The jaws were run on a SLA (Stereo Lithography machine). The SLA is uses a laser to cure liquid resin and is much more accurate than most FDM type 3d printers.

Thanks again everyone,
Dave

Offline kuhncw

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Re: Pacific Vapor Engine from Morrison & Marvin Castings
« Reply #364 on: January 31, 2016, 04:09:05 PM »
Dave,

Thank you for spending the time to post such a detailed build thread.  Your photos really help show how you make setups for the machine work.

Perhaps I've missed it, but what camera and lighting are you using.

Chuck

Offline Dave Otto

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Re: Pacific Vapor Engine from Morrison & Marvin Castings
« Reply #365 on: February 01, 2016, 01:18:20 AM »
Hi Chuck

Thanks for the kind words.

In the first part of the Pacific build I was using a Cannon point and shoot digital camera. I received a Nikon Coolpix P530 last year as a 35 year anniversary gift from my employer; I just love it and It's macro capabilities are great. I turn off my machine task lamps for shots on the machines and never use flash. The camera does a good job of dealing with the florescent lighting; but with no flash it ends up with a very slow shutter speed (1/30 sec). so I usually try to brace the camera against something to help keep it steady. I need to do what Stan did and make an adapter for my magnetic base.

I also use Infran View (a free program) to crop and resize my pictures before posting.

Thanks again for the nice comments.
Dave
« Last Edit: February 01, 2016, 02:02:42 AM by Dave Otto »

Offline kuhncw

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Re: Pacific Vapor Engine from Morrison & Marvin Castings
« Reply #366 on: February 02, 2016, 02:10:33 AM »
Dave,

Thanks for the information.

Chuck

Offline RolandMM

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Re: Pacific Vapor Engine from Morrison & Marvin Castings
« Reply #367 on: February 04, 2016, 06:06:52 PM »
Maury, these are exactly the oilers that should be on your Pacific.

We have given thought to making a kit for our 4-post oiler.  The only parts not already in your scrap box are the casting and the glass.  With plans and proper tools, a patient, careful machinist could produce spectacular oilers for his engine.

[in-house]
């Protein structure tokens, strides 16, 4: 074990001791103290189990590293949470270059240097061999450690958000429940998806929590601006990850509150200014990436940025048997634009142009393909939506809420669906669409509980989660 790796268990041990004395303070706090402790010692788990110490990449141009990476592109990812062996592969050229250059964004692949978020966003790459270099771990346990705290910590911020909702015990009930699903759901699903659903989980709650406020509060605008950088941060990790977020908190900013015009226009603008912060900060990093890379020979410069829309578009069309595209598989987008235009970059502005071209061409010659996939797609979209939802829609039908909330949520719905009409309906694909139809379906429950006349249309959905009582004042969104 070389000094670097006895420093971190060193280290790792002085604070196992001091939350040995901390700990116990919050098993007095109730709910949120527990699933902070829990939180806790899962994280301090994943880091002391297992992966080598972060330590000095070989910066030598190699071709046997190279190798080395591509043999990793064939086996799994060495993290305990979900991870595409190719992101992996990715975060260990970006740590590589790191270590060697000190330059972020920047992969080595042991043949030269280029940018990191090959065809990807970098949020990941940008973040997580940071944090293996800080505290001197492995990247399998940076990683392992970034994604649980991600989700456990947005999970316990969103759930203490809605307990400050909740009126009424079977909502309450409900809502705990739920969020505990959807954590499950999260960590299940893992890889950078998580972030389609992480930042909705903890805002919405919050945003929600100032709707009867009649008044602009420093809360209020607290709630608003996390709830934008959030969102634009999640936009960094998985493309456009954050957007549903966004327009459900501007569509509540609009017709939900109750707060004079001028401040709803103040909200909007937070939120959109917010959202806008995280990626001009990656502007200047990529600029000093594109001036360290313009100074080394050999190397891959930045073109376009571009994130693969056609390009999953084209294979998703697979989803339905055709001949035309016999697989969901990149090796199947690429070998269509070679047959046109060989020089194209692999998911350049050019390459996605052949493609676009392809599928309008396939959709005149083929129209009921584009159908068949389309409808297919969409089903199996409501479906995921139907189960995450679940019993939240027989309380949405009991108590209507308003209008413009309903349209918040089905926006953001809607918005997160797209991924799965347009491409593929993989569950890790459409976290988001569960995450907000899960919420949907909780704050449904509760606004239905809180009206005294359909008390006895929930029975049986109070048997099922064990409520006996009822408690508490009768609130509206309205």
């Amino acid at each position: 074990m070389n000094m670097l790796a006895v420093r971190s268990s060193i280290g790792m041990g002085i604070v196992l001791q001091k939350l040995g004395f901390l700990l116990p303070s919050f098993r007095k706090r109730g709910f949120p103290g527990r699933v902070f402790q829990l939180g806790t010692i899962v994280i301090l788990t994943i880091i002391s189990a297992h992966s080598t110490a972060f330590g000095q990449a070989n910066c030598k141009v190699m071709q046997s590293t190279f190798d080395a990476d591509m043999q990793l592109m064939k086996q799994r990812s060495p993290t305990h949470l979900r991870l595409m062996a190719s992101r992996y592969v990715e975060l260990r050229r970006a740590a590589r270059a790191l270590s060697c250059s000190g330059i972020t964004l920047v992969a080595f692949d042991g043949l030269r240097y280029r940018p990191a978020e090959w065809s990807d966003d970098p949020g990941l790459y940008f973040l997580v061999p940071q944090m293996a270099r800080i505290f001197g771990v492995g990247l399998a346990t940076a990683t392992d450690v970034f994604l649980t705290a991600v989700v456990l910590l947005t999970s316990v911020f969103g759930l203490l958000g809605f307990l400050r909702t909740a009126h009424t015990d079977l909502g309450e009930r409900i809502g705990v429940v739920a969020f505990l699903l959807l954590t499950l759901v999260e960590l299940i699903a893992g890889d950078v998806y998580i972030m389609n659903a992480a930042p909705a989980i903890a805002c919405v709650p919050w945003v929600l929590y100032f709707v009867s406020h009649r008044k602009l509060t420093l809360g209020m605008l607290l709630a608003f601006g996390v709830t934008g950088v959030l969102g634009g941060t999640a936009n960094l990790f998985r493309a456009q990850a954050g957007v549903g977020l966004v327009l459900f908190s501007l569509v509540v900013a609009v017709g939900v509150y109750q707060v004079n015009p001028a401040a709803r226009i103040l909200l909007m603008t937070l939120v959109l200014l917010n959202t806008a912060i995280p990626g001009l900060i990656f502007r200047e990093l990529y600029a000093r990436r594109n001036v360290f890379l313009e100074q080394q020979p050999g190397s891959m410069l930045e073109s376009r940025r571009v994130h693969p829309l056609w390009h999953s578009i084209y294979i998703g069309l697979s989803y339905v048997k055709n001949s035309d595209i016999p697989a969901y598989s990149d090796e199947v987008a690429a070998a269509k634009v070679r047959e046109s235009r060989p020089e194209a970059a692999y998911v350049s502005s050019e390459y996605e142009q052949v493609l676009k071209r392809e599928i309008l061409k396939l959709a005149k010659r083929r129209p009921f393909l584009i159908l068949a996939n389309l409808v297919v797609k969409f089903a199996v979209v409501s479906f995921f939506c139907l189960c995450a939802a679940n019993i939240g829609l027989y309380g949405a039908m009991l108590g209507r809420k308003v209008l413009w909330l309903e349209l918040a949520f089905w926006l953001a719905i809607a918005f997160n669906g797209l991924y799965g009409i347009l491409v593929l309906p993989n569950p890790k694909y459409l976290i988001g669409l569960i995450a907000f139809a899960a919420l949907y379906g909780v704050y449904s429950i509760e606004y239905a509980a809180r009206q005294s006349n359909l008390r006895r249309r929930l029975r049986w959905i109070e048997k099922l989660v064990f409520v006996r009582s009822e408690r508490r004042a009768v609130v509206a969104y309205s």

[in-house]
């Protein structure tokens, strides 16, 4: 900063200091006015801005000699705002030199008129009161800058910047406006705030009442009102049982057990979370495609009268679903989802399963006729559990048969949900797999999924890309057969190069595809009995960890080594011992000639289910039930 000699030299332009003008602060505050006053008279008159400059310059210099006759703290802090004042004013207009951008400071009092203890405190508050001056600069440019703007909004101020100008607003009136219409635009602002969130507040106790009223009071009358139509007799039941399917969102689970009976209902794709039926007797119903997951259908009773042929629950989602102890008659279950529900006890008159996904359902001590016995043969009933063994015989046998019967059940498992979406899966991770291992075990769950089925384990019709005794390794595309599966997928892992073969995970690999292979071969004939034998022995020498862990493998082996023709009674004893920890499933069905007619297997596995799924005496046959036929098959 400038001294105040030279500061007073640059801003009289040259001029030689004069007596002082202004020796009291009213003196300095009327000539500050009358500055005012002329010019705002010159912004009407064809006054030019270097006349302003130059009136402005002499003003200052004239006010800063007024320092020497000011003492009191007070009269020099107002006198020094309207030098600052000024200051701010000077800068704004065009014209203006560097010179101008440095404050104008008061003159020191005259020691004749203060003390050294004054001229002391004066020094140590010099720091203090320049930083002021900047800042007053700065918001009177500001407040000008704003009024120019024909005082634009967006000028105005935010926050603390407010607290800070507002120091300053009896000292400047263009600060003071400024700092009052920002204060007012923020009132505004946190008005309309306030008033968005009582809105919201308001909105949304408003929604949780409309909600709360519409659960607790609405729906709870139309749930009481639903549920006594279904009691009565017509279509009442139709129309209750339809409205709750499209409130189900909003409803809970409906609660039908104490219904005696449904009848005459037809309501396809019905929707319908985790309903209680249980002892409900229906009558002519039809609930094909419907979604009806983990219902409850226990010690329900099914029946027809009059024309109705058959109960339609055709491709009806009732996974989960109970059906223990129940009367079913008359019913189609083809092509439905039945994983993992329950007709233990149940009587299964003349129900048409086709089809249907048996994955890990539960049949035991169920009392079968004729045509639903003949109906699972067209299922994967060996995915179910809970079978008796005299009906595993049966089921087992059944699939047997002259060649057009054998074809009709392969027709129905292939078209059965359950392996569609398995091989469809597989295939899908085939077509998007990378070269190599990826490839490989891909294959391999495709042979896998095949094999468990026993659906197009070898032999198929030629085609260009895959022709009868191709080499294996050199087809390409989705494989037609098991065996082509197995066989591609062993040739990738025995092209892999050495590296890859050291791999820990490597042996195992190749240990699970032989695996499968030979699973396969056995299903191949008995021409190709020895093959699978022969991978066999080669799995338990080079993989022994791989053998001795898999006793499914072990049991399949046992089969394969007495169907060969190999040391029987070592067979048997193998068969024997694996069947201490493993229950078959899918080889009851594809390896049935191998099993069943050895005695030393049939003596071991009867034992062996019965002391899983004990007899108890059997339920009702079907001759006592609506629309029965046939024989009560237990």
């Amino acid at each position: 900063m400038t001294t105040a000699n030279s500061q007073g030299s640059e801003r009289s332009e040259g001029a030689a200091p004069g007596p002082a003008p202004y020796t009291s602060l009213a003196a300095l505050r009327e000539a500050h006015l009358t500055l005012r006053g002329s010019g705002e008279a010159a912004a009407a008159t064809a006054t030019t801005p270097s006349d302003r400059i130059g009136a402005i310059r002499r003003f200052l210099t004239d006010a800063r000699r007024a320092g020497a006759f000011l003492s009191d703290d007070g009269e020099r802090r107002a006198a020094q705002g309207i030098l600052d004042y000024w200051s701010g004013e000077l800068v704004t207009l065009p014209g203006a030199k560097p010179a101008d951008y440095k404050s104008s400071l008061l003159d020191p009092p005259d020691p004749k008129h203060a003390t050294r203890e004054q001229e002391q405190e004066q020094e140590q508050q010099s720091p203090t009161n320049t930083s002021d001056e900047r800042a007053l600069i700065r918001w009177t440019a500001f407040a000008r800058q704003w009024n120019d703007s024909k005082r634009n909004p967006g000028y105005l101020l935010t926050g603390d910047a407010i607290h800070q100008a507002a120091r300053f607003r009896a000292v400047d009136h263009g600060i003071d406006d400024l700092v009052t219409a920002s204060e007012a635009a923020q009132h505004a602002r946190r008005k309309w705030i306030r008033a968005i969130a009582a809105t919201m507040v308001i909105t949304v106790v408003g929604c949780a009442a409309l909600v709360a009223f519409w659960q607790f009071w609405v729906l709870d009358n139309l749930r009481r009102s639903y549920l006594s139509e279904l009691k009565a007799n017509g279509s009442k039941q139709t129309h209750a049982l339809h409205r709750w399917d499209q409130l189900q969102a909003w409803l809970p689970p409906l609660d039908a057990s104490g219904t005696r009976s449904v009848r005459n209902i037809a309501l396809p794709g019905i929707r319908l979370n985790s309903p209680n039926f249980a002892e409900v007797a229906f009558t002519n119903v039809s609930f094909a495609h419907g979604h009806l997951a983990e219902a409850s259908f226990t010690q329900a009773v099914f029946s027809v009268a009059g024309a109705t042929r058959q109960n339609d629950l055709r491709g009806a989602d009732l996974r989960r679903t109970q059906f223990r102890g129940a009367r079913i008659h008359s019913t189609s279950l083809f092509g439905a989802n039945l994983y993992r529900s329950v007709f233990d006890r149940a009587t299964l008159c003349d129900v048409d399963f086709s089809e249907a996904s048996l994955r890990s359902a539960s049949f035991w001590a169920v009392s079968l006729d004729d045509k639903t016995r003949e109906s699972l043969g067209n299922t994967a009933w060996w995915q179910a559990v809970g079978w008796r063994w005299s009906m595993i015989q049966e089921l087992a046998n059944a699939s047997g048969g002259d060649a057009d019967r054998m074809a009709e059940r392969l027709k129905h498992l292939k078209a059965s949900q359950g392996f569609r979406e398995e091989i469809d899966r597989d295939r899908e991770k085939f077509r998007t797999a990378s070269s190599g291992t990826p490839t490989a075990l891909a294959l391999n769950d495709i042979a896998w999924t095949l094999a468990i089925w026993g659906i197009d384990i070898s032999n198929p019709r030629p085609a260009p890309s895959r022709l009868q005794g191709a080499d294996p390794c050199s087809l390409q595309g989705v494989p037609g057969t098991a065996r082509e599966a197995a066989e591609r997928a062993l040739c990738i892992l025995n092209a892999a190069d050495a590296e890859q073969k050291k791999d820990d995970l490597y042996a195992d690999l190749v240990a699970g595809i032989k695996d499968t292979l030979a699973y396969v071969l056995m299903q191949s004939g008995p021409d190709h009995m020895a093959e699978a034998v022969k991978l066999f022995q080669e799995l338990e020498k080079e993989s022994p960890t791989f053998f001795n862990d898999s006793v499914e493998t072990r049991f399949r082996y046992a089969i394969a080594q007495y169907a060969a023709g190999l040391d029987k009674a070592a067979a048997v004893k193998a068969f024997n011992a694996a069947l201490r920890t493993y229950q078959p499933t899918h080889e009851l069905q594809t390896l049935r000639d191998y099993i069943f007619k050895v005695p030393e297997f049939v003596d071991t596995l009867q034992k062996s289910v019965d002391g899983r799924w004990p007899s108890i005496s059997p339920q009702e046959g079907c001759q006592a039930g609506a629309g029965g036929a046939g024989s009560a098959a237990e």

Morrison and Marvin (http://www.morrisonandmarvin.com/)  has been offering an exact Quarter Scale copy of the American #2 oiler ever since the Quarter Scale GADE became available.  To make the glass for this oiler it was decided to use acrylic tube but it was not available in the correct size.  We solved that by purchasing a tube with the correct ID and machining the OD, then re-polishing the acrylic so it was clear.

This 4-post oiler caused us to rethink how scale oilers are made.  Glass must be used because it looks like it should.  We special ordered a very thin Pyrex tube and bought a diamond saw to cut it square.

We are going to machine a very limited amount of 4-post oilers for our own engines because they are so time extensive with all the tiny parts and tight tolerances.  This will be a one time run and if some are left over we would be inclined to sell them.  The rest of you may want to build your own after Dave finishes the drawings.  This would be an ideal project for the Mini Lathe machinists.

I will attach a picture of the American #2 Oiler so you can compare the simplicity against the 4-post oiler.

Roland

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Offline RolandMM

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Re: Pacific Vapor Engine from Morrison & Marvin Castings
« Reply #368 on: March 13, 2016, 06:44:15 PM »
Dave, since you have had so much fun making brass chips, pretty soon you will need some glass tube for the reservoir.

Lacking equipment and experience with glass I proceeded to treat this special order thinwall Pyrex tube like a bar of hard steel and cut it with a rough diamond wheel..  After cleaning up the shards I ordered a nylon 5C collet and bored it to 5/8 diameter to fit the tube.

Then I obtained a fine diamond saw blade that is .010 thick and adapted it, by making flanges, to my toolpost grinder.  Then with slow feed and application of water, results were much better.  I cut more glass than you have castings so now you have no excuse.

Roland
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Offline Dave Otto

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Re: Pacific Vapor Engine from Morrison & Marvin Castings
« Reply #369 on: March 14, 2016, 12:11:03 AM »
Roland,

Nice work on the glass cutting apparatus; I understand that cutting Pyrex tubing isn't always as easy as it may seem. Looking forward to getting the glass for my oilers.